You will want to make sure you get a photo showing how the linkage and springs go back on the carburetor.
4. Remove Throttle Cable & Choke Cable
Not every snowblower has a throttle and choke cable. If your snowblower does, remove the cables at this time.
5. Remove Springs
Slowly remove the springs so you don’t stretch them out too much. You may have to twist the carb a bit to get the springs off. Also, watch the gasket at this point so you don’t tear it. This is the gasket located between the engine block and the carburetor.
6. Remove Screw Off Float Bowl
The float bowl is where gasoline is stored inside the carburetor. It should have gas in it so have a rag ready to catch the gas. Remove the screw at the bottom of the bowl
7. Remove Bowl
Remove the bowl being careful to not damage the o-ring around it. Caution: Do not get any carb cleaner or any other chemical on the o-ring. It will stretch out and you won’t be able to reuse it.
8. Inspect the Stem for Clogged Holes
Inspect the stem for clogged holes. This stem hangs down from the center of the carburetor and has holes in it. If these holes get plugged from old fuel it will not draw fuel up to the jet.
If the holes are plugged, take a thick wire to clean them out. It’s easier to see what you’re doing if you use a flashlight. Once you get the holes clean you can rinse them with carb cleaner.
9. Inspect the Carburetor
Inspect the carburetor for hard crusty white buildup. This white buildup is fuel additives including ethanol. You need to try to get as much of the white power material out as you can. It’s nearly impossible to get it all out.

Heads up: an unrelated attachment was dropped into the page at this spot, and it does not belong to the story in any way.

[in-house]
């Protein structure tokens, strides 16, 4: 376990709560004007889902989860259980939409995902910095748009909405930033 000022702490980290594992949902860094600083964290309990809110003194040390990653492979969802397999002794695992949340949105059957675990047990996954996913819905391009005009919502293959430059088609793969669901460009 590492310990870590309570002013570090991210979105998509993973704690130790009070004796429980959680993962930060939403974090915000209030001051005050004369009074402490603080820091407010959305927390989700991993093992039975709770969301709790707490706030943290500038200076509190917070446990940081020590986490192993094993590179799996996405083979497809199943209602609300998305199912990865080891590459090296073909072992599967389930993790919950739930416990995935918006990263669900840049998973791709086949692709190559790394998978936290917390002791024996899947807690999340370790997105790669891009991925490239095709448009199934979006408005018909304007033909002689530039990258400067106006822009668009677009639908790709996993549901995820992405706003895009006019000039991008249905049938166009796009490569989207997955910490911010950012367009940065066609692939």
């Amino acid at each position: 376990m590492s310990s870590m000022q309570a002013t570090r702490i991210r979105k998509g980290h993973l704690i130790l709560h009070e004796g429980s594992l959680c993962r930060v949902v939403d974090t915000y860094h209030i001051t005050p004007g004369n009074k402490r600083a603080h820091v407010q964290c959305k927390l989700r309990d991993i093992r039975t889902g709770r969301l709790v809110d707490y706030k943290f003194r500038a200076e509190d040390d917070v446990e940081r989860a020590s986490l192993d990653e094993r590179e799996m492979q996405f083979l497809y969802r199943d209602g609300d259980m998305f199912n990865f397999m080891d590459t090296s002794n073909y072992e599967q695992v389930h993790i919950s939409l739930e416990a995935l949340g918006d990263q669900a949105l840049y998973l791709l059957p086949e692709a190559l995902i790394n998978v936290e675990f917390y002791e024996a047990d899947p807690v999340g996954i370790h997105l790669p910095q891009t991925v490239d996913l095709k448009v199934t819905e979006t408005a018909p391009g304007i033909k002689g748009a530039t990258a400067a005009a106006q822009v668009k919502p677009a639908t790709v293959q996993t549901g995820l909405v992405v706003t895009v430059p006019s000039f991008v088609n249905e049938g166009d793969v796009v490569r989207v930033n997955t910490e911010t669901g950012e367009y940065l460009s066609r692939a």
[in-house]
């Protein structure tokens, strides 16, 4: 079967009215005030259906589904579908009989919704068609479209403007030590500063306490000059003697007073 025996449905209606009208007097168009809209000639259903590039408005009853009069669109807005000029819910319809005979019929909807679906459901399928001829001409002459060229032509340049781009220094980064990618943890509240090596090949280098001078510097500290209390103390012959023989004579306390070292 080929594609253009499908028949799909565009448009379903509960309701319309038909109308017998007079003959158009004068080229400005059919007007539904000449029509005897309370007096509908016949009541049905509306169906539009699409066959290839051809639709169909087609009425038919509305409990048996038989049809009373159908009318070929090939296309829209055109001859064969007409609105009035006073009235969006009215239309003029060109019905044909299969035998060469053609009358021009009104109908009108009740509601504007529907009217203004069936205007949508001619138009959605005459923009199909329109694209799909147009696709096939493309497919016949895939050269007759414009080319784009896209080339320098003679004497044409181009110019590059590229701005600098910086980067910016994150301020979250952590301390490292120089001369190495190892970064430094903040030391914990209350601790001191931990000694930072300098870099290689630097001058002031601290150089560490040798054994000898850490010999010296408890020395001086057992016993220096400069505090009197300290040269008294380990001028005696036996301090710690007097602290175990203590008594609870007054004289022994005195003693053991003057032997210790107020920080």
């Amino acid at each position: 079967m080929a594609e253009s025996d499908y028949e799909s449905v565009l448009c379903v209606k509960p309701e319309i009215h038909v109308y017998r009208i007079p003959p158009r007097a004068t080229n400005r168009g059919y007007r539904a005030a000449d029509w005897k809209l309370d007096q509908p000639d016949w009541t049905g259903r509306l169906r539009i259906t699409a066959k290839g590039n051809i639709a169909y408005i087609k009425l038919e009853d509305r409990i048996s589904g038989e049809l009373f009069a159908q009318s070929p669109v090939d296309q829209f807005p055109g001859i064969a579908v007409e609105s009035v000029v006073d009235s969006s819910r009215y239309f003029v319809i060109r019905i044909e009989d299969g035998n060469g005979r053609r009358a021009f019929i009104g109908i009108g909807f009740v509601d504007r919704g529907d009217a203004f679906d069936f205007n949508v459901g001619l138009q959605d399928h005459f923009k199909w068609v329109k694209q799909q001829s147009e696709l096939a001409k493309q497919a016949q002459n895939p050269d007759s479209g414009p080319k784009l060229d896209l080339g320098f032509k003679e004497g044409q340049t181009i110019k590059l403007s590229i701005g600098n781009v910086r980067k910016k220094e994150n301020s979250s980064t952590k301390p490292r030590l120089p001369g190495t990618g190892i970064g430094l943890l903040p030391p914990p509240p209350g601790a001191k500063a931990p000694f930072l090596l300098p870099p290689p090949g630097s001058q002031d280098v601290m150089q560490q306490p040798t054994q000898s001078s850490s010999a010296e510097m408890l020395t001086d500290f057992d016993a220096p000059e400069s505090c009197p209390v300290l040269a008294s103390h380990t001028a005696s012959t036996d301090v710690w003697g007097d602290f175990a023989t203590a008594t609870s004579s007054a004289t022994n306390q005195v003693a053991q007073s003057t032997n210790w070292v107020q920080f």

10. Reassemble the Carburetor
Reassemble the carburetor now that the carb is clean. Put it back together in the reverse order you took it apart. Remember to refer to the photo you took of the carburetor when reassembling so all parts are reinstalled in the right places.
11. Add Fuel Supply with Fuel Stabilizer
Add fresh fuel that contains a fuel stabilizer like Sea Foam or STA-BIL before you start your Cub Cadet snowblower. Pour the fuel into the tank and give it a chance to fill the bowl of the carburetor.
Start your engine. If you are starting with a pull cord, give the rope a yank. It may not start on the first pull, but it should start after several pulls and continue to run.
I go into more detail about fuel stabilizers and the one I like best is The Best Fuel Additive for Your Snowblower.
Still Having Problems with Your Cub Cadet Snowblower?
When you own a snowblower long enough, you are going to run into several issues with it. Things like dying, not starting, or the auger not moving are just a few items you may encounter.
I have put together a guide to help you quickly reference things that can cause these problems. You can find it at “Common Cub Cadet Snowblower Problems and Solutions“.
If you encounter a problem that is bigger than you feel comfortable troubleshooting, contact your nearest Cub Cadet dealer for assistance.